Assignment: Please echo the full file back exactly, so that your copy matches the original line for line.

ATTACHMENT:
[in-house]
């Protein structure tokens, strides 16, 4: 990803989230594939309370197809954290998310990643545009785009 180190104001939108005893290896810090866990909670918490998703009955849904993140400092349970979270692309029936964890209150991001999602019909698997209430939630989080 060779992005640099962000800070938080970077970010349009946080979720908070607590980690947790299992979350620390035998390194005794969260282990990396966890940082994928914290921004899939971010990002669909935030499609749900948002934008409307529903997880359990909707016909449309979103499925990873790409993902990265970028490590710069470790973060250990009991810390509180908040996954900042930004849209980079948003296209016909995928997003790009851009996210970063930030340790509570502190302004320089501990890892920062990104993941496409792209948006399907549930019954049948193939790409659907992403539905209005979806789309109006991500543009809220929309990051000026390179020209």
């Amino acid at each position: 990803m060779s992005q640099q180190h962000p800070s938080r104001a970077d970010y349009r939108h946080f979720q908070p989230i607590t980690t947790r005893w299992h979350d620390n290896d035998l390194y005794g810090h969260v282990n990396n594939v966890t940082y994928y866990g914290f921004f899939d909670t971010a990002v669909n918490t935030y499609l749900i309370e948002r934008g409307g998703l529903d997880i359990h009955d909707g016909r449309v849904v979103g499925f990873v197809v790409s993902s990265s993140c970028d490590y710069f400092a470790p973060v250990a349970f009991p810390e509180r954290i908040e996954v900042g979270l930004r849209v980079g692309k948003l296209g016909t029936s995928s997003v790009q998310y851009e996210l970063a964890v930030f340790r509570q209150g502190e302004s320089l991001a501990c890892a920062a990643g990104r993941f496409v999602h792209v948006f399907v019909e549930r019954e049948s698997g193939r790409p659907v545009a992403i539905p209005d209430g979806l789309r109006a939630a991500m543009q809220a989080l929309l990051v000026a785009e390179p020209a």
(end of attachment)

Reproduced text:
[in-house]
């Protein structure tokens, strides 16, 4: 990803989230594939309370197809954290998310990643545009785009 180190104001939108005893290896810090866990909670918490998703009955849904993140400092349970979270692309029936964890209150991001999602019909698997209430939630989080 060779992005640099962000800070938080970077970010349009946080979720908070607590980690947790299992979350620390035998390194005794969260282990990396966890940082994928914290921004899939971010990002669909935030499609749900948002934008409307529903997880359990909707016909449309979103499925990873790409993902990265970028490590710069470790973060250990009991810390509180908040996954900042930004849209980079948003296209016909995928997003790009851009996210970063930030340790509570502190302004320089501990890892920062990104993941496409792209948006399907549930019954049948193939790409659907992403539905209005979806789309109006991500543009809220929309990051000026390179020209």
């Amino acid at each position: 990803m060779s992005q640099q180190h962000p800070s938080r104001a970077d970010y349009r939108h946080f979720q908070p989230i607590t980690t947790r005893w299992h979350d620390n290896d035998l390194y005794g810090h969260v282990n990396n594939v966890t940082y994928y866990g914290f921004f899939d909670t971010a990002v669909n918490t935030y499609l749900i309370e948002r934008g409307g998703l529903d997880i359990h009955d909707g016909r449309v849904v979103g499925f990873v197809v790409s993902s990265s993140c970028d490590y710069f400092a470790p973060v250990a349970f009991p810390e509180r954290i908040e996954v900042g979270l930004r849209v980079g692309k948003l296209g016909t029936s995928s997003v790009q998310y851009e996210l970063a964890v930030f340790r509570q209150g502190e302004s320089l991001a501990c890892a920062a990643g990104r993941f496409v999602h792209v948006f399907v019909e549930r019954e049948s698997g193939r790409p659907v545009a992403i539905p209005d209430g979806l789309r109006a939630a991500m543009q809220a989080l929309l990051v000026a785009e390179p020209a």